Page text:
Clash of Security and Social Network Marketing

Tuesday, March 16, 2010

Crystal Craven

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Information Security Gurus and Marketing Professionals are often at odds with each other in the business realm. Marketing used to primarily be a print and face to face business function. Thanks to the over-haul of standard marketing strategies, marketing has grown new roots on the web and has found itself buried deep within social networking sites like LinkedIn, Facebook and Twitter. The need for businesses to have an online foot print is critical to reach the masses in today's competitive environment, but the potential loss of client data and security threats to your network are daunting.


Ann Carroll, the Director of Marketing for Hancock Askew & Co., LLP Certified Public Accountants in Savannah, Georgia puts her marketing needs like this, "Social networking is the newest frontier in marketing. If companies are not already active in social media, they are already behind the curve. There is a certain demographic that wants to communicate through this medium, and we'll lose them if we don't participate." When the request for access to these sites stems from an authentic business need, where do companies draw the line between marketing savvy and data security? How do we, the Paranoid InfoSec folks, establish reasonable rules and boundaries? It seems that everyone within a company; managers and subordinates, alike, have multiple social networking accounts. What prevention methods will be used to ensure our company or client's data isn't compromised? Who is going to monitor our company's Facebook account for appropriate business content while assuring client anonymity?


Michael Brooks, Publisher and Creator of the South Magazine states, "It is a not a case of whether we will use them (social media sites); it is how extensively we will and how much time we will invest into each. We look forward to these social medias developing further in order to make this type of outreach more of a science."


With my network's security in mind, my initial thought was to shut it all down, block the popular social networking sites while on our domain. An easy fix with our firewall, presenting a nice little warning to our users, something to the effect of, "Not on our clock!". Why allow users to put our network at a higher risk of exposure to phishing attempts, spam and drive-bys from various extracurricular website activities? What happens when your users are home, on their personal computers, posting what they had for breakfast and griping about the daily grind at the office?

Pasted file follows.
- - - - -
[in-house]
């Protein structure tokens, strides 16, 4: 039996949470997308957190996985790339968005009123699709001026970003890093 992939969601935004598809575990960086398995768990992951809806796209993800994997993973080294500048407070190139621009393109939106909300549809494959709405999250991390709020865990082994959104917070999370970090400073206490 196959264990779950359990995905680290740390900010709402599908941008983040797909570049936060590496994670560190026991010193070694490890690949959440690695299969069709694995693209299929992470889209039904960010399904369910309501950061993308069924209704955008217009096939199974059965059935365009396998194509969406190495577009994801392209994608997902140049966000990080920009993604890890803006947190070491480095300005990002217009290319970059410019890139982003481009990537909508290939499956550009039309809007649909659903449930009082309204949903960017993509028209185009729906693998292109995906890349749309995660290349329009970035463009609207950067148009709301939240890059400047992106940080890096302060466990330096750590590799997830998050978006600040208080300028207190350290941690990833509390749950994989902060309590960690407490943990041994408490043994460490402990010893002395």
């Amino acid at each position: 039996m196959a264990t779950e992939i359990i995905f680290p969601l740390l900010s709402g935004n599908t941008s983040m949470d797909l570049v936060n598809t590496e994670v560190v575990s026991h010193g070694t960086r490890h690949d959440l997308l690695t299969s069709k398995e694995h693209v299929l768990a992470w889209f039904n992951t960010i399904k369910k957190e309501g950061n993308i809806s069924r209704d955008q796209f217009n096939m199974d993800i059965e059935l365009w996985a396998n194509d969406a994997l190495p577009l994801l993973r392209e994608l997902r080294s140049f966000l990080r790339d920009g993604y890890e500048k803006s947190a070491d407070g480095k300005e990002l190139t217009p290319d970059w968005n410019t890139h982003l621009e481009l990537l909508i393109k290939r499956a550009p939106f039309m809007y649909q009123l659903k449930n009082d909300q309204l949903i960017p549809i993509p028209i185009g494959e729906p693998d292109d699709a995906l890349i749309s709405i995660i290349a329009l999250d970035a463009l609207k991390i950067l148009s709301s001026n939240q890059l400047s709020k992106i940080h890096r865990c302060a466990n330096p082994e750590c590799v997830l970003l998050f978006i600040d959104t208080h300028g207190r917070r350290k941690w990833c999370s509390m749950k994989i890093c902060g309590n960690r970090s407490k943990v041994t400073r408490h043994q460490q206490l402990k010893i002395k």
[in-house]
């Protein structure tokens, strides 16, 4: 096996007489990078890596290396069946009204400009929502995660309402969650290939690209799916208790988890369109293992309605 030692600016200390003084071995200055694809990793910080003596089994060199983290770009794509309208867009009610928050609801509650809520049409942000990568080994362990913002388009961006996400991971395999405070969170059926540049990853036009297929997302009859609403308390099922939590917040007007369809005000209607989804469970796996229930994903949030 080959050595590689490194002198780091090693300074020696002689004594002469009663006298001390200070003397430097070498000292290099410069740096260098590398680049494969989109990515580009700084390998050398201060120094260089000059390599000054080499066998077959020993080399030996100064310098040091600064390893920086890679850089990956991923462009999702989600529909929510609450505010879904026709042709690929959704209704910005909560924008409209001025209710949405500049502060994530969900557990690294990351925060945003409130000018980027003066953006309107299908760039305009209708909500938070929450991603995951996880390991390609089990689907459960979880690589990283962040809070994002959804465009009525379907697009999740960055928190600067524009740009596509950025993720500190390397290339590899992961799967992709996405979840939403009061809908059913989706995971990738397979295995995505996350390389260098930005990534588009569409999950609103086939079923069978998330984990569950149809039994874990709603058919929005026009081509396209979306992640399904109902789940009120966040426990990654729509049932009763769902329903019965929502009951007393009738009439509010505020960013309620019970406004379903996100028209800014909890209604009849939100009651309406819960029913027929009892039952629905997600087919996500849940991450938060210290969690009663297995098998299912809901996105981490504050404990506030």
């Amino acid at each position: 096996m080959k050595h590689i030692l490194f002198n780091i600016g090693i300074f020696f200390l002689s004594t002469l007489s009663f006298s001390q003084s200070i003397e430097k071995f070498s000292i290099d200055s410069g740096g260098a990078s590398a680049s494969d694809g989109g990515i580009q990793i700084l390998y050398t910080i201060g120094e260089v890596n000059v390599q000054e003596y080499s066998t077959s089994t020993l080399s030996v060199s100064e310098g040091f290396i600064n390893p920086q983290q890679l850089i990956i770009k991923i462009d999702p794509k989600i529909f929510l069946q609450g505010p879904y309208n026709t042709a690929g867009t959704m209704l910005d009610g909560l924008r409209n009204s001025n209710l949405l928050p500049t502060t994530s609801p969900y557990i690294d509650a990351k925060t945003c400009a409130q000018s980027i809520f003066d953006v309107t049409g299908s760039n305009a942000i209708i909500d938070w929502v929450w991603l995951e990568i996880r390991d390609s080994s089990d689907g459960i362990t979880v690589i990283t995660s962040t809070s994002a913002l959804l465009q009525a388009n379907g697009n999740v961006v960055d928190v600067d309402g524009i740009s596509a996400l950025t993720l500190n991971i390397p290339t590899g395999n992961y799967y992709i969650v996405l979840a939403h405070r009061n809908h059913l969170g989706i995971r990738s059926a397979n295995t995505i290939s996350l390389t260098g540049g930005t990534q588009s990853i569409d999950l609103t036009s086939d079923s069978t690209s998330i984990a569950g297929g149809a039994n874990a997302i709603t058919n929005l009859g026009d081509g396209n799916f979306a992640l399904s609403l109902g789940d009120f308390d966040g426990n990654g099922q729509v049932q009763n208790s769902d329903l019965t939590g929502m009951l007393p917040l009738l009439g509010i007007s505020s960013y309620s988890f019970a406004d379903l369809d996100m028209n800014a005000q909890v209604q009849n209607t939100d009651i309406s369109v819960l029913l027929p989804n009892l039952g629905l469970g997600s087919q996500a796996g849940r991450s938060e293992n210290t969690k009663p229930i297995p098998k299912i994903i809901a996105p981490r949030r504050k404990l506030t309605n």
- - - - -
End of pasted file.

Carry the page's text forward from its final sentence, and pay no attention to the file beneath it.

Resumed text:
My suggestion is this: together with your management, assess what level of risk they are willing to accept when using social media as a marketing tool. Establish a firm-wide policy on social networking. Outline the consequences of non-compliance and then enforce it. This will not be a one size fits all scenario. Be aware that staff at all levels are diving head first into these sites with little knowledge of the threats that await them. Educate your users; even your most well-seasoned executive probably has a Facebook account that is completely exposed. Encourage users to error on the side of caution when posting personal information and data that might reveal confidential client or company information. Employers should clearly identify what information is to be kept undisclosed or confidential.


Finding the acceptable level of risk that still allows participation in the burgeoning growth of social networking in the business realm is the key to a symbiotic relationship between your Paranoid Information Security Staff and your Go Get ‘Em Marketers.

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Jason Williams I agree that a one-size-fits-all strategy is not what is needed. I think a key to securing social media is to understand that not everyone in the company needs to access it. Access should be based on roles. The marketing types may need it to do their jobs, but I have a hard time seeing the finance department needing it. It's a gross oversimplification to apply one-size access rules to websites. We certainly don't do this with in-house databases and other systems? We assign access based on need. This strategy would work with websites too.
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Crystal Craven Jason – Role based access to social networking sites is great in many environments.

Got Cha – Your firm seems to be very similar to my environment. Role based access would limit the staff who are expected to market themselves while performing many other duties.
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Thomas Day Hmmmm. I am not so sure I like the role-based approach. I happen to work in finance and, frankly, find social networking sites to be extremely useful. For example, using Twitter to get feeds from certain blogs that provide current market intelligence; having more than one FB account (x1 personal and x1 professional) that, using an alias, I can posit certain ideas or views of the market and, based on my network, get a rather "viral" sort of response that allows me to weigh and measure decisions, outlooks, forecasts, simulations, scenarios, and other matters in a fairly effective and rapid fashion. I guess the point I would make is that "networks" and the theory thereof), no matter what name you give them, are powerful tools. Infosec administrators can certainly get paranoid, and there is some cause and pause that should be given; however, the proverbial train has left the station. The secret to security may not be trying to define roles, taxonomies, or other such artifices, and granting privileges based on rigid notions of "right and wrong", but to create an environment of empowerment, training, and awareness. This environment, of course, needs to be coupled with proper corporate and IT governance; however, rather than being "big brother" and controlling capabilities based on narrow notions of utility, industry and businesses should be seeking how to harness evolutionary the power of the "collective" rather than, perhaps, censoring that which will - over time - provide much more to the good than to the bad.